Landscape photovisualizations (PVZs) are digitally altered photographs that show existing landscapes altered to include a simulated future scenario. They are commonly used to support dialogue and decision-making in multistakeholder contexts. In agricultural sectors, stakeholders increasingly must contend with pressures to adapt to climatic changes and shifts in weather patterns. This study examines the potential of PVZs to engage agricultural stakeholders about climate change adaptation, specifically around best management practices (BMPs). In 2015, survey data were collected (n = 133) at six agricultural conferences Vermont. Participants were asked about their climate change knowledge, perceptions of adaptation, and their intentions to adopt or recommend one or more of the following BMPs: riparian buffers, drainage tiles with constructed wetlands, retention ponds, and silvopasture. In addition, respondents were asked about how well PVZs did or did not clarify their understanding of each BMP and its associated limiting factors. Results from five multivariate ordered logit models show an increase in interest among some agricultural stakeholders in adopting a BMP (among farmers) or recommending a BMP (among agricultural advisors) after seeing a PVZ depicting that practice. Interest in adoption or recommendation of BMPs was also more likely among respondents who believe that it is important for farms to adapt to climate change. Although PVZs are not common in agricultural outreach programs, these results suggest that PVZs are relevant to agricultural education and land-use decision-making, specifically in the domain of climate change adaptation.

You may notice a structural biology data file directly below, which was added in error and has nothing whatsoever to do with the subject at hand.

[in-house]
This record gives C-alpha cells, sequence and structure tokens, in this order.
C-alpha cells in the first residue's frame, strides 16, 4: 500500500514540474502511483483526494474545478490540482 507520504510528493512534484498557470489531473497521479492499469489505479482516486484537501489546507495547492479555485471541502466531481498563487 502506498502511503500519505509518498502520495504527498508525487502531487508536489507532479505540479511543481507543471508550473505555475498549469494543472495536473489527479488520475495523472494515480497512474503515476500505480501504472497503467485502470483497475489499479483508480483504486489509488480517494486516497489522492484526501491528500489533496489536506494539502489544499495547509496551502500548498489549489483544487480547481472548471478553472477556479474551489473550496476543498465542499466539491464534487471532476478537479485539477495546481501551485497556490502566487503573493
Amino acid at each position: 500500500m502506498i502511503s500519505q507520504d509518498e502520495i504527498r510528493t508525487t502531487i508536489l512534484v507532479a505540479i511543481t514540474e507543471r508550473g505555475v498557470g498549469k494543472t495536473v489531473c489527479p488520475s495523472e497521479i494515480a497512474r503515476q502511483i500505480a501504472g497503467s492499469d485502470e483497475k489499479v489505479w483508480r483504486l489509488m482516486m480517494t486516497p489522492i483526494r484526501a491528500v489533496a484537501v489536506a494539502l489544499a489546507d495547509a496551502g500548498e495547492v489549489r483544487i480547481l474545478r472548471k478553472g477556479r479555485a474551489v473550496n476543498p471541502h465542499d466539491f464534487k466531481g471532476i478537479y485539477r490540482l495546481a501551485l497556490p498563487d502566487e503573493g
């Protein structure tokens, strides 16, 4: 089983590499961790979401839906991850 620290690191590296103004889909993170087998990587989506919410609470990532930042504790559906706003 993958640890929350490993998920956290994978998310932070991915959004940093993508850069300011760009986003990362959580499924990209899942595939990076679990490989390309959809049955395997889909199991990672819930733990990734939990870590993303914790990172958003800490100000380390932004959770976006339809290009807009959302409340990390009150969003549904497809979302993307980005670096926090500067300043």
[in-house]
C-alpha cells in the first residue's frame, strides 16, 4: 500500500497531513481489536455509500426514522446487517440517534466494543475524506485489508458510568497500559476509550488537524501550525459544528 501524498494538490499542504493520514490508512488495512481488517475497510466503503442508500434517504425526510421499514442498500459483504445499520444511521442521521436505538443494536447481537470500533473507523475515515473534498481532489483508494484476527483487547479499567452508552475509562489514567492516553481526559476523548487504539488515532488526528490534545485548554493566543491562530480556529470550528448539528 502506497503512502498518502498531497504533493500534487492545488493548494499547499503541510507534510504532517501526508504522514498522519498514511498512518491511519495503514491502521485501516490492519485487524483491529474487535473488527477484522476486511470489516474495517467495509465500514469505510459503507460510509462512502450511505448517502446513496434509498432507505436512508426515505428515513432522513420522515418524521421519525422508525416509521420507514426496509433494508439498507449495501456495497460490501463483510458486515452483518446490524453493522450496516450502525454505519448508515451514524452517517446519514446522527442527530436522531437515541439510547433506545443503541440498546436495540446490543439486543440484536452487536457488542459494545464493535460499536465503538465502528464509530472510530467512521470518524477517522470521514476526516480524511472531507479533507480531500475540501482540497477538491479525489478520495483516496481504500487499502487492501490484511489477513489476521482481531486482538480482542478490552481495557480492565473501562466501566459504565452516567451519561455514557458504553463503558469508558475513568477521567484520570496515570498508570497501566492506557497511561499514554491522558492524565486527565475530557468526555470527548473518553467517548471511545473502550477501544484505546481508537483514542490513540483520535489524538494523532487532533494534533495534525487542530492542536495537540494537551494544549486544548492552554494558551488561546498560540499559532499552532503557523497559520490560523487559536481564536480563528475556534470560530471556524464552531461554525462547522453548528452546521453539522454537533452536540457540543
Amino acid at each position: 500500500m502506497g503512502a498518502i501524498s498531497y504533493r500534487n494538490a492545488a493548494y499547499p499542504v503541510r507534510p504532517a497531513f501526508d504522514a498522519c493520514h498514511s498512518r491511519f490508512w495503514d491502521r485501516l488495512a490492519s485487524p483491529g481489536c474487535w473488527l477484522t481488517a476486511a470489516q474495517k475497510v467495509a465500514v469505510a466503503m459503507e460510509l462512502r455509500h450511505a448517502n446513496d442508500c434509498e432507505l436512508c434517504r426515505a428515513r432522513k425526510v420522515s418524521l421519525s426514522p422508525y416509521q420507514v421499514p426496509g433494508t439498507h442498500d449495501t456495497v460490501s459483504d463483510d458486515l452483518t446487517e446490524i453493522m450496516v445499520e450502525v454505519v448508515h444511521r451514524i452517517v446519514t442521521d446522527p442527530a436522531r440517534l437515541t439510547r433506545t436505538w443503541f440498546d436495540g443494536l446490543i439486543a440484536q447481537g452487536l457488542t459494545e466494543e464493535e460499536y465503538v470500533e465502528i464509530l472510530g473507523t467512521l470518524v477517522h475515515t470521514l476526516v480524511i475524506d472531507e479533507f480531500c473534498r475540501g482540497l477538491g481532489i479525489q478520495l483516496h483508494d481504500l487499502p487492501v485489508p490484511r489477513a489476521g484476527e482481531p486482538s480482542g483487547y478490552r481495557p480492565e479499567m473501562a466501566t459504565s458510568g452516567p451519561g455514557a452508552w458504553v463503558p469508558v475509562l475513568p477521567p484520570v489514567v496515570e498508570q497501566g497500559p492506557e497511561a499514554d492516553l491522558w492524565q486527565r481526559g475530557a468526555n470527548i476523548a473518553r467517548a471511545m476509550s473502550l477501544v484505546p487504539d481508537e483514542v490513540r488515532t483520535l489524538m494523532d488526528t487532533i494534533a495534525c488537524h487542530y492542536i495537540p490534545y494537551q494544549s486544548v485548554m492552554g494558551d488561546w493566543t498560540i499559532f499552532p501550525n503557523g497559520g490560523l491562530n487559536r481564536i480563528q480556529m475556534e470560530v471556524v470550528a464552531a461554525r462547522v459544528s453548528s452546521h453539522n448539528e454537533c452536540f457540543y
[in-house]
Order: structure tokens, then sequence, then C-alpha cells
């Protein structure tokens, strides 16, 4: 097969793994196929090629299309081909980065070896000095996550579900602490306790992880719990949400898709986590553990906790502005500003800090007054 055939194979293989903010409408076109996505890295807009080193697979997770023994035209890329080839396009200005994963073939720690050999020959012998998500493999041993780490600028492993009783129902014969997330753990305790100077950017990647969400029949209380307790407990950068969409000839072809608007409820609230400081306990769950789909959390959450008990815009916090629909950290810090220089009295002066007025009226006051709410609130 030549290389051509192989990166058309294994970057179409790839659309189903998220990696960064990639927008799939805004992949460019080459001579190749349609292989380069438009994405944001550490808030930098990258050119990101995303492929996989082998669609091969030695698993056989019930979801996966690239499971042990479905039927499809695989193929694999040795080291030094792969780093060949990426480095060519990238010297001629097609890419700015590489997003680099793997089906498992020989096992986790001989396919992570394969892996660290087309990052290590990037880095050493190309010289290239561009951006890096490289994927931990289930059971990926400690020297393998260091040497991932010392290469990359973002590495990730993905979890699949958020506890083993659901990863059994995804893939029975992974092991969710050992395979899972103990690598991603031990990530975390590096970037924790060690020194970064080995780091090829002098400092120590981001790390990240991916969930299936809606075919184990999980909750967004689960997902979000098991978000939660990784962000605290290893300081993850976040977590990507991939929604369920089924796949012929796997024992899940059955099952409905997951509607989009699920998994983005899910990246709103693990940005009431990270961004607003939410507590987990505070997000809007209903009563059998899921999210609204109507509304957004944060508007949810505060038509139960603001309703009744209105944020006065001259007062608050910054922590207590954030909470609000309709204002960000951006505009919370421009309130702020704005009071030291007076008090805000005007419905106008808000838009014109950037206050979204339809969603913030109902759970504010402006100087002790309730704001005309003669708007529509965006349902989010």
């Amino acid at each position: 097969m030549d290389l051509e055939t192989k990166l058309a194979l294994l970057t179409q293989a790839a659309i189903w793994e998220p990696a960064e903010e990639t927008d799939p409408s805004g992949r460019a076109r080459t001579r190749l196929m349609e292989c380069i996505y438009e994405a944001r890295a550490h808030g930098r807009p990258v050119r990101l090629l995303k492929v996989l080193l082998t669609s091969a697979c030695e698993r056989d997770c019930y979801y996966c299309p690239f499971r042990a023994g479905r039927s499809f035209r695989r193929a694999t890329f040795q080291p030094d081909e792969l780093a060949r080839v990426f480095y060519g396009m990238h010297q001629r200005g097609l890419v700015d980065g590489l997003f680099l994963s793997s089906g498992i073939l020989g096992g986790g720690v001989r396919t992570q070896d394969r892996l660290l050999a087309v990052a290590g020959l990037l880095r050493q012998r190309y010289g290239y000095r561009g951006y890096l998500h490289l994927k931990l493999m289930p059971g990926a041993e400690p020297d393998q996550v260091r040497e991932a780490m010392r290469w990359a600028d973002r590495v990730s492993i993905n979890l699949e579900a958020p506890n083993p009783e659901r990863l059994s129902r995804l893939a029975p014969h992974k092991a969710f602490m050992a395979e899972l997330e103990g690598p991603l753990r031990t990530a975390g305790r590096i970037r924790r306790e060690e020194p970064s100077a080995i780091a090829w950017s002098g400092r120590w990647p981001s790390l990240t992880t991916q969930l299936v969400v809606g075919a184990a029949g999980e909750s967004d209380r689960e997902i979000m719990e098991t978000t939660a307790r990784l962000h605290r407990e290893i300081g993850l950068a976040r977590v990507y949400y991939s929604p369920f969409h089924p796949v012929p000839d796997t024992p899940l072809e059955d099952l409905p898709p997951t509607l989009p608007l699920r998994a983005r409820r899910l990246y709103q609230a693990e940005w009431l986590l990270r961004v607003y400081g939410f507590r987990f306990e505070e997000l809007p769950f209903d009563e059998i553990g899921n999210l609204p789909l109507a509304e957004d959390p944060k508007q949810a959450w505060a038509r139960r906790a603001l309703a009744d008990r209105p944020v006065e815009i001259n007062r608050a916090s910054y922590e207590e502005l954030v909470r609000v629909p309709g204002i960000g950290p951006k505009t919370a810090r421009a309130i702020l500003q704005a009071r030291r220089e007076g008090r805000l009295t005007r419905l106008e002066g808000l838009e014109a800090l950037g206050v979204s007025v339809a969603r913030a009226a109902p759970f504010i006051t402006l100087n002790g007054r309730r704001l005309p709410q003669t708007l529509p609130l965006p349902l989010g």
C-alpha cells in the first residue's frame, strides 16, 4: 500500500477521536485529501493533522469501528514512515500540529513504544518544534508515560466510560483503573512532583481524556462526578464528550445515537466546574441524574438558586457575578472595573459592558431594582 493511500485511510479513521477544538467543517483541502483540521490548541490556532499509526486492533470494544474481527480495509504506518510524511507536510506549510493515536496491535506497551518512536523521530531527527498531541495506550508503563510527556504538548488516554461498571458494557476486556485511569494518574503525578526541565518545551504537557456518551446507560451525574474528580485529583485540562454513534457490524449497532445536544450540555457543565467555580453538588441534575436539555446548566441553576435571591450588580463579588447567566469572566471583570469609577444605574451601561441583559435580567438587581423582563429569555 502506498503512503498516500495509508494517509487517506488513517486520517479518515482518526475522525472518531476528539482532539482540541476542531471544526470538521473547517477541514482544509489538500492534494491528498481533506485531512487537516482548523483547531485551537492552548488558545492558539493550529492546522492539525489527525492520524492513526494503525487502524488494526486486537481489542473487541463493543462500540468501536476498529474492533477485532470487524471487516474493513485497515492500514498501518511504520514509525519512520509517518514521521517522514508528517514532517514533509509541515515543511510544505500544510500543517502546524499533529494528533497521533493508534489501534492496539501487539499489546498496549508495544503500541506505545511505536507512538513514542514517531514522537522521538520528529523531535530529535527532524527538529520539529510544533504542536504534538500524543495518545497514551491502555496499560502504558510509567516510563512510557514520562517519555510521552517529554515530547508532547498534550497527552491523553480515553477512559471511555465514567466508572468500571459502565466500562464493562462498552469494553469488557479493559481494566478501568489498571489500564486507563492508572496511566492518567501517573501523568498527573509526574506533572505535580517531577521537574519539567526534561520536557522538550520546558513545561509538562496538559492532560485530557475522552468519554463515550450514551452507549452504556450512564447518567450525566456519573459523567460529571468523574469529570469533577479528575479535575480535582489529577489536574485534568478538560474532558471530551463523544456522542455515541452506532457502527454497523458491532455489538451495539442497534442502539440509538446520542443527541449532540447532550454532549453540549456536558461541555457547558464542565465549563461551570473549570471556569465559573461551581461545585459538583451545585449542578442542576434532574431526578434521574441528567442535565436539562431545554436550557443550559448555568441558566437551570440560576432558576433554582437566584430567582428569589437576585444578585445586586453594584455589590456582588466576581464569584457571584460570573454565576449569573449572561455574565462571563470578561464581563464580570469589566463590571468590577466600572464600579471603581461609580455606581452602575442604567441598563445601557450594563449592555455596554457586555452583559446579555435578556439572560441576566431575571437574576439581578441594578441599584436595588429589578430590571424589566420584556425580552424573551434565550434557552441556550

ORCID: 0000-0001-7177-3914.

Affiliate, Gund Institute for the Environment, University of Vermont, Burlington, Vermont.